It’s very hard to be environmentally conscious when your chief function is to save lives. Hospitals and clinics, for instance, are open around the clock, subject to strict standards for cleanliness, and unavoidably use lots of water and energy. That’s one of the reasons why only about 3 percent of the more than 14,000 LEED-certified buildings in existence around the United States are health care facilities.
The UW Health Yahara Clinic in Monona, Wis., however, has overcome these challenges by earning a LEED certification while offering family medicine, laboratory, X-ray, mammography and physical therapy services, as well as health and nutrition classes for communities in the Madison, Wis., area.
Opened in 2011 as part of the University of Wisconsin Medical Foundation’s system of health care facilities, the Yahara Clinic officially achieved LEED status last month after reaching several conservation goals, such as reducing its potable water use by 37 percent and cutting its annual energy costs by 14.7 percent
The 32,600-square-foot facility—designed by Kahler Slater in Milwaukee and developed by J.H. Findorff & Son and Livesey Co. in Madison—also includes several features to maintain the best possible indoor air quality for its patients. All ceiling tiles, drywall, carpeting, sealants and paints were made from low-VOC-emitting materials, and cleaning crews use non-toxic cleansers while still meeting infection control standards.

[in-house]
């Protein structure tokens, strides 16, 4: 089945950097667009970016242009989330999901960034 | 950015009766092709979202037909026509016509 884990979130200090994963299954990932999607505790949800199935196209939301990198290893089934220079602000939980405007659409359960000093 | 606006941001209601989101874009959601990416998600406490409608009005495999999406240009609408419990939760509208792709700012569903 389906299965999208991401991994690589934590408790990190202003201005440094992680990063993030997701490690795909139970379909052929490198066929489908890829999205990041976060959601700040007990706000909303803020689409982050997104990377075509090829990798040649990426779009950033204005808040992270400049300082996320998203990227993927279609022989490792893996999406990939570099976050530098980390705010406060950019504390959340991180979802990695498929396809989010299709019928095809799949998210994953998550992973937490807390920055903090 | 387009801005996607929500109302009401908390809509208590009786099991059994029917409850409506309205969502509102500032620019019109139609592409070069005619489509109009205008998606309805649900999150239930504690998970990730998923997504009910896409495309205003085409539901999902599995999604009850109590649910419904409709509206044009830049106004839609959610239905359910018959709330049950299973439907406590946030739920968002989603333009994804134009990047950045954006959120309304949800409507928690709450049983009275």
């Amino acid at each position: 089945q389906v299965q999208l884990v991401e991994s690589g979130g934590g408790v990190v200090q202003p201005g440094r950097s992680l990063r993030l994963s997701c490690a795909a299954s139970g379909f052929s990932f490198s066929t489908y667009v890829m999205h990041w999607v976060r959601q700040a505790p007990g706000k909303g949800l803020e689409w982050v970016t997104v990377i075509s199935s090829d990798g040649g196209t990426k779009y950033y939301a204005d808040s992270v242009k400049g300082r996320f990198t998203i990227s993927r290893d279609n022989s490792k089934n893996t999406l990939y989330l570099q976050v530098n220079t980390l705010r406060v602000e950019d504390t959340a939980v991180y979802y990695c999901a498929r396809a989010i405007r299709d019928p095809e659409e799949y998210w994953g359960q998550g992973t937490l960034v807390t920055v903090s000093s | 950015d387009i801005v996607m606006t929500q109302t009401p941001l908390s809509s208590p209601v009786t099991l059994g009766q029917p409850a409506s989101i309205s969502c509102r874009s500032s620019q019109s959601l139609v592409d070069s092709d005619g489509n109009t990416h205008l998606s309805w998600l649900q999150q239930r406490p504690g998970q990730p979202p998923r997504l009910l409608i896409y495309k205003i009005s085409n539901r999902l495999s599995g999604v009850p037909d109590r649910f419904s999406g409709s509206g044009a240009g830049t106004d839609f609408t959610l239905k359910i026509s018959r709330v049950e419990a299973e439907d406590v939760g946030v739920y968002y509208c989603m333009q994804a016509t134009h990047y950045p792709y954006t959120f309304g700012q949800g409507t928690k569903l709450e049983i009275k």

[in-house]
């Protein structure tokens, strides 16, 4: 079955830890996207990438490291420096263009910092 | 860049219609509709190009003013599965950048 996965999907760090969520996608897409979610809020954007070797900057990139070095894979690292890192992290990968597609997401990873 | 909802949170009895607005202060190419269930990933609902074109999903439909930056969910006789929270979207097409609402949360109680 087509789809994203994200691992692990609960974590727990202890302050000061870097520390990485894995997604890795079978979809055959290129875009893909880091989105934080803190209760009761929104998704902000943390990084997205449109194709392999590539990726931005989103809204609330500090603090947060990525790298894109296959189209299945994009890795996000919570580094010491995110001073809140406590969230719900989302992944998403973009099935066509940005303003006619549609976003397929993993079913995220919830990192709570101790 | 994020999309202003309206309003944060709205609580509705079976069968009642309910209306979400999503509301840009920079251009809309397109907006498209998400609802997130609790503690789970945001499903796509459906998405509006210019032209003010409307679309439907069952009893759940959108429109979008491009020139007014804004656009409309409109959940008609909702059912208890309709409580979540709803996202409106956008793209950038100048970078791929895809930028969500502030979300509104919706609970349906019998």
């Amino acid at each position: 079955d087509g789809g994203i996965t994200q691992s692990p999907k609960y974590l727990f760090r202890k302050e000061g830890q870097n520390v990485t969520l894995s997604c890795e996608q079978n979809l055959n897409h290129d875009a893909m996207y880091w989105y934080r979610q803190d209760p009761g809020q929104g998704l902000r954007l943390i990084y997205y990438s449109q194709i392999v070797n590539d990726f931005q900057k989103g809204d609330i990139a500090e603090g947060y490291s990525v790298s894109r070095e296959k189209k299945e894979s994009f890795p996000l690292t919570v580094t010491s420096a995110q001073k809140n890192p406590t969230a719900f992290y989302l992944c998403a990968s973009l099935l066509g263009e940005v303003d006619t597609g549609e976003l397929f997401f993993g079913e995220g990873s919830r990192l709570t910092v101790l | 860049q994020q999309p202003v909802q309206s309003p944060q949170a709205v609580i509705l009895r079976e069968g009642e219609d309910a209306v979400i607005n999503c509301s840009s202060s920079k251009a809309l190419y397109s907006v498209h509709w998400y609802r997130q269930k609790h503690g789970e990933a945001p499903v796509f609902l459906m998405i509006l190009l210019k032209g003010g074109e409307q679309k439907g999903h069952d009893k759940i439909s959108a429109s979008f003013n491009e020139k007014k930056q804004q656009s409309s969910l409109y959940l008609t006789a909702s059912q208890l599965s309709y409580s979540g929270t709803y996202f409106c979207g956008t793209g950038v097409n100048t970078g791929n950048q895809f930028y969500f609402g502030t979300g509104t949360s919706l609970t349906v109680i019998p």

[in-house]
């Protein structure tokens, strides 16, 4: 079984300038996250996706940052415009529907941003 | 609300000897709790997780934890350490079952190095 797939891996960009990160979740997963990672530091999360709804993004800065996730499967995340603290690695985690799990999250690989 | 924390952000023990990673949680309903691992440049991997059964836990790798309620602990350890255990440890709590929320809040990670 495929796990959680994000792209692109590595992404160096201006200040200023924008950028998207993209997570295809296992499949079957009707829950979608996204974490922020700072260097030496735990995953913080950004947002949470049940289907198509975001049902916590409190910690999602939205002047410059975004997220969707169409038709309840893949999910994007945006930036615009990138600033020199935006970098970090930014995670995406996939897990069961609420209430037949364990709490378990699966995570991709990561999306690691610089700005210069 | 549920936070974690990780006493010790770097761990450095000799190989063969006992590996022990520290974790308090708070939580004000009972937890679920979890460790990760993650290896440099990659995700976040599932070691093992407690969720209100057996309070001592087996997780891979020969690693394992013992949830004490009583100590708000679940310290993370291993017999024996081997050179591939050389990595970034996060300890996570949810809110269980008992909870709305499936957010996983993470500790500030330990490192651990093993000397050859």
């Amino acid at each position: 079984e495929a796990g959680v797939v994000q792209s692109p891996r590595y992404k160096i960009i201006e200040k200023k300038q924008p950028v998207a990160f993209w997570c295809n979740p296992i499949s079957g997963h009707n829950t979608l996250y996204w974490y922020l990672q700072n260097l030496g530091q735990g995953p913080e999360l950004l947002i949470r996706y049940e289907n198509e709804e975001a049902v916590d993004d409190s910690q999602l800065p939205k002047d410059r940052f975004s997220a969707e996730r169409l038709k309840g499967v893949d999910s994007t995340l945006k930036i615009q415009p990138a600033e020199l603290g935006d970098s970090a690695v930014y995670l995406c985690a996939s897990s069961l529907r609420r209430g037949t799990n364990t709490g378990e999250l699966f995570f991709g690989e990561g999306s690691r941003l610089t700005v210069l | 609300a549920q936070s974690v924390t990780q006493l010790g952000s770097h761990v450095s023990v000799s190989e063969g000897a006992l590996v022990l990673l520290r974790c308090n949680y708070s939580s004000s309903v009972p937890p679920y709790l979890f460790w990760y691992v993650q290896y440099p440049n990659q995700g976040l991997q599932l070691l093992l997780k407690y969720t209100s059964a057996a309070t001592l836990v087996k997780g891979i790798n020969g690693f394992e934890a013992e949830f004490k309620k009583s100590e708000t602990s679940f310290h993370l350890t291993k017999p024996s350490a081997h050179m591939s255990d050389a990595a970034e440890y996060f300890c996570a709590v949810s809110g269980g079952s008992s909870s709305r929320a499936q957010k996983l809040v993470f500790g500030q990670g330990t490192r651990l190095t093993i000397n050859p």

To cut down on the use of electricity, Kahler designed the clinic to draw in as much natural light as possible to the common areas. Offices and other spaces that are used primarily by the staff were placed near windows on the outsides of the building. Exam and procedure rooms, which are occupied less often, were located in the interior to provide greater privacy, with clerestory windows near the ceiling to provide natural light.
On the Yahara Clinic’s grounds, a retention pond captures stormwater runoff, which is filtered through native grasses to protect adjoining natural wetlands. Landscaping crews used native plants that are adapted to the Wisconsin climate and don’t need irrigation.
Nearly a third of the building materials used in the construction of the clinic were manufactured using recycled materials, more than a quarter were sourced within 500 miles of the building site, and 70 percent (more than 86 tons) of construction waste was diverted from landfills.